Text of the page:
Answer: C. By default, filter and policer stats are aggregated on a per PFE basis, unless you use the interface-specific statement. When the interface-specific keyword is used a separate filter (and if used, policer) instance is created for each application.
Answer: E, both A and C. A
physical interface policer needs the
physical-interface-policer statement, and
you apply via one or more filters that include the
physical-interface-filter statement, under
each family on all the IFLs that share the interface device. The
result is a single policer that polices all families on all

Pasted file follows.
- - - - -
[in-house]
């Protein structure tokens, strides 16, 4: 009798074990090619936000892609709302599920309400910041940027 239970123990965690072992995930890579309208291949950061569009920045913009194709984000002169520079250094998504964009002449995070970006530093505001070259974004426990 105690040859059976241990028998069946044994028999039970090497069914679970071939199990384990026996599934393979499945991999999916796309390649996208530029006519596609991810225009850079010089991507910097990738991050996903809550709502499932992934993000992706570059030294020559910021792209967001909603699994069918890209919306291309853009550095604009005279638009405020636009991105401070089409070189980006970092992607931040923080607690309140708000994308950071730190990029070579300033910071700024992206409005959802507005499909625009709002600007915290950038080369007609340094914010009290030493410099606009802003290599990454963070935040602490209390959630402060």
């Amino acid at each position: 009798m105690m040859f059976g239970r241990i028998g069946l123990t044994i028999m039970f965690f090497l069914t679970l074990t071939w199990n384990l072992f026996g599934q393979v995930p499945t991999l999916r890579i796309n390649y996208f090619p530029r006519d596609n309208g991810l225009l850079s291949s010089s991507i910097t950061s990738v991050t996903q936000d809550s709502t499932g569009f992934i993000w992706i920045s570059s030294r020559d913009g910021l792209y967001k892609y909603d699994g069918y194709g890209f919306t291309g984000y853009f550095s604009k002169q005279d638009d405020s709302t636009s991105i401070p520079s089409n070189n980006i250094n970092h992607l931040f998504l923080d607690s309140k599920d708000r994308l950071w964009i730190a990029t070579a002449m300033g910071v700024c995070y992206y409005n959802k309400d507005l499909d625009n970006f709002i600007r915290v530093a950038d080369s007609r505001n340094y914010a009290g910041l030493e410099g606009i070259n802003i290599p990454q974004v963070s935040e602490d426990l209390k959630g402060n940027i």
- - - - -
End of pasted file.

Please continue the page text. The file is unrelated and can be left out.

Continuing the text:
Answer: E. All are true regarding a Layer 2 policer, which is also a form of logical interface policer in that it acts on all families that share an IFL.
Answer: A. When a routing instance has filter applied to an lo0 unit in that instance, that filter is used; otherwise, control plane traffic from the instance to the RE is filtered by the main instance lo0.0 filter.
Answer: B. You use prefix lists and the apply-path feature to build a dynamic list of prefixes that are defined somewhere else on the router; for example, those assigned to interfaces or used in BGP peer definitions, and then use the dynamic list as a match condition in a filter to simplify filter management in the face of new interface or peer definitions.
Answer: B. Only with
next-term can you can have traffic that has been accepted by one policer, which is then returned to the calling term where it’s normally implicitly ...